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Bibi’s Speech Fails to Move Israeli Election Polls

It would appear from the laudatory coverage in American media that Bibi Netanyahu is a shoo-in for election as prime minister of the United States; in Israel, not so much. At least, this is the only conclusion one can draw from this week’s polls in the run-up to Israel’s Knesset elections on March 17.


Against all expectations, Netanyahu received only the slightest of bounces as a result of the speech, which was televised and covered on radio in Israel.

These are the current numbers of the average of polls for this week:

Party                                               This Week            Last Week

HaMachane haTziyoni                         24                        25

Likud                                                 23                        23

United Arab List                                  13                        13

Yesh Atid                                           13                        12

HaBayit haYehudi                               12                        11

Kulanu                                                8                        8

Shas                                                   7                        7

Yahadut haTorah                                 6                        7

Meretz                                                5                        5

Yisrael Beytenu                                    5                        5

Yachad                                                4                        4

Hardly anything has changed, and “Right” and “Left” parties remain in relative parity in what is shaping up to be the most deeply divided Knesset in Israeli history.


That said, a coalition of the Left seems farther away than ever, thanks to two other major developments this week.

The first was the categorical rejection of the United Arab List to join any coalition headed by either of the two major parties, so long as Israel remains in “occupation” of the Palestinian homeland (they did not discount the possibility of supporting the Left from outside the coalition). This realistically means that if the above numbers reflect the final election totals, a Left coalition of HaMachane haTziyoni, Yesh Atid, and Meretz would have only 42 seats. Even if Moshe Kahlon’s Kulanu party could be induced to join, the coalition would have only 50 — and 61 seats are necessary to govern.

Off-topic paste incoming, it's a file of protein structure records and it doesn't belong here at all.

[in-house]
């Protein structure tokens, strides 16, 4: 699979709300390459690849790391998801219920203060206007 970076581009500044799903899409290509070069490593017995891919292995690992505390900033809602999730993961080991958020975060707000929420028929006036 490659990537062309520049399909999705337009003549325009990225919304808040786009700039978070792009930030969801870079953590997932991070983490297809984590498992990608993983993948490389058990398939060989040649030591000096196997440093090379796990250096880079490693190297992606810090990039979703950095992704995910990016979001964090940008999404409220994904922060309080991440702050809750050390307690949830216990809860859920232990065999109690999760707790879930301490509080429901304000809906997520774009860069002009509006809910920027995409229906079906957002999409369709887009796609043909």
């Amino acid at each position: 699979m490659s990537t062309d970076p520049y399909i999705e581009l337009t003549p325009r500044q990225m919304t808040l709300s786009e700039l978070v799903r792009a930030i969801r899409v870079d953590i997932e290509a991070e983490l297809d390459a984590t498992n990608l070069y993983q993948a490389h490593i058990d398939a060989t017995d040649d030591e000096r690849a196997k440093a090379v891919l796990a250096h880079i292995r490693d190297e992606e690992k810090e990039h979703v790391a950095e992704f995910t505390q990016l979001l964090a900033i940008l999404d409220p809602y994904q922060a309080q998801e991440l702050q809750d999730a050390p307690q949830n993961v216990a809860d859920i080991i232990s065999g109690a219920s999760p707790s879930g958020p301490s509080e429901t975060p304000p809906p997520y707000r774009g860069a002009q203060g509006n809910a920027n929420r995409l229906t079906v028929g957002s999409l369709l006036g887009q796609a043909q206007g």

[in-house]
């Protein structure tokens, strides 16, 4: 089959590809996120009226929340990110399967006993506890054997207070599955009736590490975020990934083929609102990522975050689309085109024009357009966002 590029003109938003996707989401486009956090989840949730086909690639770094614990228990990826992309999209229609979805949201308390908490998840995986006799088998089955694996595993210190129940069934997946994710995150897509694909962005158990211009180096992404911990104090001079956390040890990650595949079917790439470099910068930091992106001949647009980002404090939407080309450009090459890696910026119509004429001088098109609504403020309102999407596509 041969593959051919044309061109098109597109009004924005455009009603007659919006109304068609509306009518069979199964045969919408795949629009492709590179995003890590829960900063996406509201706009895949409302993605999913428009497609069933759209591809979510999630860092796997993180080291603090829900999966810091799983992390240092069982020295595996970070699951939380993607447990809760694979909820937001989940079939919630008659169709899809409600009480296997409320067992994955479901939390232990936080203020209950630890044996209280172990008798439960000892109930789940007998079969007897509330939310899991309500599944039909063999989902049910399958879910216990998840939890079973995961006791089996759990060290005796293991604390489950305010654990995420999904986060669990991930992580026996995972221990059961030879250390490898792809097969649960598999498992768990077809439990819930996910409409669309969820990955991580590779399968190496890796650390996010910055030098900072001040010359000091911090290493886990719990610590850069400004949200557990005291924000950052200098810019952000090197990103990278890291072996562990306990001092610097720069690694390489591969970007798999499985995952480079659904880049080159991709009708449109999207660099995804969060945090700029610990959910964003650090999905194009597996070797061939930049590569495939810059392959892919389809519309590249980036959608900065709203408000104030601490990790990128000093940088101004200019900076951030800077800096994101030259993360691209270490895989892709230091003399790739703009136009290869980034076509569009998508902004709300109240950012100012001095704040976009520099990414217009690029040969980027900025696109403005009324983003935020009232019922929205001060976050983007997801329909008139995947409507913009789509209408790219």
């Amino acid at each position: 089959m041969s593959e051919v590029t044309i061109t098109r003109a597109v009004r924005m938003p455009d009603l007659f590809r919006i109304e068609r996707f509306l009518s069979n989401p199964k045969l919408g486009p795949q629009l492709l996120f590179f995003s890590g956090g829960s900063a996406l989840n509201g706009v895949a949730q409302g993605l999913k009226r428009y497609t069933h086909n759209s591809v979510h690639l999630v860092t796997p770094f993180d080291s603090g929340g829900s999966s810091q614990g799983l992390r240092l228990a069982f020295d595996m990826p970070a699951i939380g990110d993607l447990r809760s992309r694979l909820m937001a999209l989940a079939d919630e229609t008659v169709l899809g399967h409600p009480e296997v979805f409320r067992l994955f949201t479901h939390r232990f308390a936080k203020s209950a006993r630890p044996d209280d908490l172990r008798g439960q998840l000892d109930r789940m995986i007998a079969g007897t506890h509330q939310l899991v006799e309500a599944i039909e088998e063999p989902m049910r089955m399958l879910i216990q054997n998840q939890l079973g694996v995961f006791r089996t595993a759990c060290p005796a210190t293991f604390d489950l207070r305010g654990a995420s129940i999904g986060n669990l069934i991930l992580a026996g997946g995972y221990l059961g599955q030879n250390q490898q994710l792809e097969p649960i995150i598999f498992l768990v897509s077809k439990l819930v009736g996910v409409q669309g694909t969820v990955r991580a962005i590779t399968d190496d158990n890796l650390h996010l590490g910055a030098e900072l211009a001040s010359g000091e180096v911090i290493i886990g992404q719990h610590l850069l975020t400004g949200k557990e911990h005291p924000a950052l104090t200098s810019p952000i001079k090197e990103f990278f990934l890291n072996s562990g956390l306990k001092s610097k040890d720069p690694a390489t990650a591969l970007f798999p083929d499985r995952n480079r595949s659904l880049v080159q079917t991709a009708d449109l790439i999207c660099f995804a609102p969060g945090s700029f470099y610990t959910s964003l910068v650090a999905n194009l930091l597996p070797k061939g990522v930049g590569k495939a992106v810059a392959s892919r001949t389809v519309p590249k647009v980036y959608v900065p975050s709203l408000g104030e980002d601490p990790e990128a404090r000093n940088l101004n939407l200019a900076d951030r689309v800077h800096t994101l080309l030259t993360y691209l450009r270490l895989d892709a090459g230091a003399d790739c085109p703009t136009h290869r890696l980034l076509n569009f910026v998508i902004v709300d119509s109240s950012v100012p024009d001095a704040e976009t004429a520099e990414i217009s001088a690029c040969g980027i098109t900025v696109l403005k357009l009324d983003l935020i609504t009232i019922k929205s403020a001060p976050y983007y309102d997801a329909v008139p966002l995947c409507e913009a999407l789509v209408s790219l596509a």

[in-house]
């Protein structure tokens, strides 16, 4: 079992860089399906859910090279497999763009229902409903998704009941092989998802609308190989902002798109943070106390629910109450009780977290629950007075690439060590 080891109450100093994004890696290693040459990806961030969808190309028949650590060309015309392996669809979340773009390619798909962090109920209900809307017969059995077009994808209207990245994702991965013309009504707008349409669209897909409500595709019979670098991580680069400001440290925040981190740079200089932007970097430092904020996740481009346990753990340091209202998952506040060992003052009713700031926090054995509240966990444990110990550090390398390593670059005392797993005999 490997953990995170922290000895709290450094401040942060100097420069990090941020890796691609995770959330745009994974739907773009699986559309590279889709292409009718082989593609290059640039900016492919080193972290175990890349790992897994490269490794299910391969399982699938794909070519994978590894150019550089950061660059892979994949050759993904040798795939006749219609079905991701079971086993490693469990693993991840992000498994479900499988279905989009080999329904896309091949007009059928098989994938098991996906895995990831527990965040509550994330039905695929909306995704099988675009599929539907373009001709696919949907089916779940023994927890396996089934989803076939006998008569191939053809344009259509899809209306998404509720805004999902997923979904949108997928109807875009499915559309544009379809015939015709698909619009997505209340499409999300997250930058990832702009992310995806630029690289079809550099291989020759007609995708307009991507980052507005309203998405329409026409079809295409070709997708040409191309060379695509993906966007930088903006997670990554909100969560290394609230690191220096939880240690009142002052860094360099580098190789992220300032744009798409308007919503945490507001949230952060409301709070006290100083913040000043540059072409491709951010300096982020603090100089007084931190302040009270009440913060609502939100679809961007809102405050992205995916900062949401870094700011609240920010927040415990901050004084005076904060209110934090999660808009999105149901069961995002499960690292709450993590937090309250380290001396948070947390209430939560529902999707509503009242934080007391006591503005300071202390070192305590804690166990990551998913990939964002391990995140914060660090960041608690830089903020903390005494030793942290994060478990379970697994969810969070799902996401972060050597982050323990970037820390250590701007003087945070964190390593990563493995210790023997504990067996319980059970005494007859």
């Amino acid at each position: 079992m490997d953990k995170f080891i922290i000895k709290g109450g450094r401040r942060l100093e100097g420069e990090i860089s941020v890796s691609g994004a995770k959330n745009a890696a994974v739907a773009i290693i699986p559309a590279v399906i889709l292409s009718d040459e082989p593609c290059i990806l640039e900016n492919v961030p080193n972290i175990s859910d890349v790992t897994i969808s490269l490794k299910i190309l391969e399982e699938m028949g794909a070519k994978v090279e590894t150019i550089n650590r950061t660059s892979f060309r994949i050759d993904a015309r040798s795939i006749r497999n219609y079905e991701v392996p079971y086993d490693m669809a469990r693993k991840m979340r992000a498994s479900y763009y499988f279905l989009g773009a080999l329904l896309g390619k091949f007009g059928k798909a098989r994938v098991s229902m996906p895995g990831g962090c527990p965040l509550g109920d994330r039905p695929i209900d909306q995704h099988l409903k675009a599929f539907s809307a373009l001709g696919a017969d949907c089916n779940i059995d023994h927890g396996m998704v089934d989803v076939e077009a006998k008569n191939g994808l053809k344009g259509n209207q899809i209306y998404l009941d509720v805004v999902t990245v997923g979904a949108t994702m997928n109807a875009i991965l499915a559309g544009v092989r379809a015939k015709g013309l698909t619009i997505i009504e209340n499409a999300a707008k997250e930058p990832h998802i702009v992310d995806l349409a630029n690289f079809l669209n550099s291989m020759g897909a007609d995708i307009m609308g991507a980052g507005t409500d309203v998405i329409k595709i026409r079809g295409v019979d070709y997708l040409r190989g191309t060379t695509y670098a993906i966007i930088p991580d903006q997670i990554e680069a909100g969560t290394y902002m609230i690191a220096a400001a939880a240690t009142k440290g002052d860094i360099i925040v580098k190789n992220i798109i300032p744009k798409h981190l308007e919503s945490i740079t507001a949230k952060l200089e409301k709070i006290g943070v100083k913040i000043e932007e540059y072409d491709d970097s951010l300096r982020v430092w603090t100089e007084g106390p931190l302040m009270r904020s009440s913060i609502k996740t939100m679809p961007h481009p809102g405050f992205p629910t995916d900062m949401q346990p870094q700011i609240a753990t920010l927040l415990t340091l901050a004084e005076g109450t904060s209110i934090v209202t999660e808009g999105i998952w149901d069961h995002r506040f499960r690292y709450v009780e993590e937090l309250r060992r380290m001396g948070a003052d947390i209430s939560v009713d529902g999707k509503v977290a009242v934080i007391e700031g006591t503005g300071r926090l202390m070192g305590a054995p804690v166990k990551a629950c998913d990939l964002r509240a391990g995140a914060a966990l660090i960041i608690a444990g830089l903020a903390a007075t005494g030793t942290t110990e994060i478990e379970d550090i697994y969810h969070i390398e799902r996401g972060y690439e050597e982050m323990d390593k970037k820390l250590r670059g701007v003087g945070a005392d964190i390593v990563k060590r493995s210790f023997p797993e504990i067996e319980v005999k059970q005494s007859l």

While there have been minority coalitions in the past, they have always resulted from defections after a majority coalition had been formed, never ab initio. Further, Kahlon’s free-market leanings make him an unlikely partner for the socialist parties.

The second event was a massive rally of Shas supporters (expected to be the single largest political rally of the current election season) in which an estimated 10,000 people gathered in an arena in Tel Aviv (with another 3,000 watching closed-circuit television hook-ups in various locations around the country). They heard Party Chairman Aryeh Der’i, who had previously been hinting at a willingness to work with either side, declare: “We are with you, Binyamin Netanyahu. We want you as prime minister, but we want you as Bibi-Begin, not Bibi-Lapid.”


This was a reference to Likud’s founder, Menachem Begin, who had enjoyed massive support from Israel’s Sephardic population, and to the outgoing, short-lived coalition with Yesh Atid, which had frozen out and ostracized the religious parties.

A coalition of the right is still just barely possible, with the above numbers. The constituent parties would have to be Likud, HaBayit haYehudi, Kulanu, Shas, Yahadut haTorah, and Yisrael Beytenu, which would yield 61 seats. Such a coalition would be very fragile, given the number of different parties involved and the tensions inherent in the militantly secular domestic program espoused by Yisrael Beytenu and the more traditional religious parties.

Though both Likud and HaMachane haTziyoni had firmly ruled out a grand coalition last week, this week Likudnik and current Defense Minister Moshe Ya’alon appeared to open the door to such a collaboration. With the above numbers, the two parties together would have 47 seats. With Yesh Atid and Kulanu, a viable coalition could be formed.

However, this, too, would have its inherent instabilities, and appears unlikely for other reasons. For one thing, who would be the prime minister?

Ya’alon insisted that Likud would not accept HaMachane haTziyoni’s Yitzhak Herzog as PM, and also discounted any power-sharing arrangement under which Netanyahu would be prime minister for two years and Herzog for the other two. Such an arrangement would in any event probably cause the break-up of HaMachane haTziyoni, since such an agreement already exists between Herzog and his co-chair Tzipi Livni, who would be frozen out. Quite a few Laborites might join Livni in the opposition, so much do they detest Netanyahu, which would probably obviate the exercise.


This is going to be a very interesting election.

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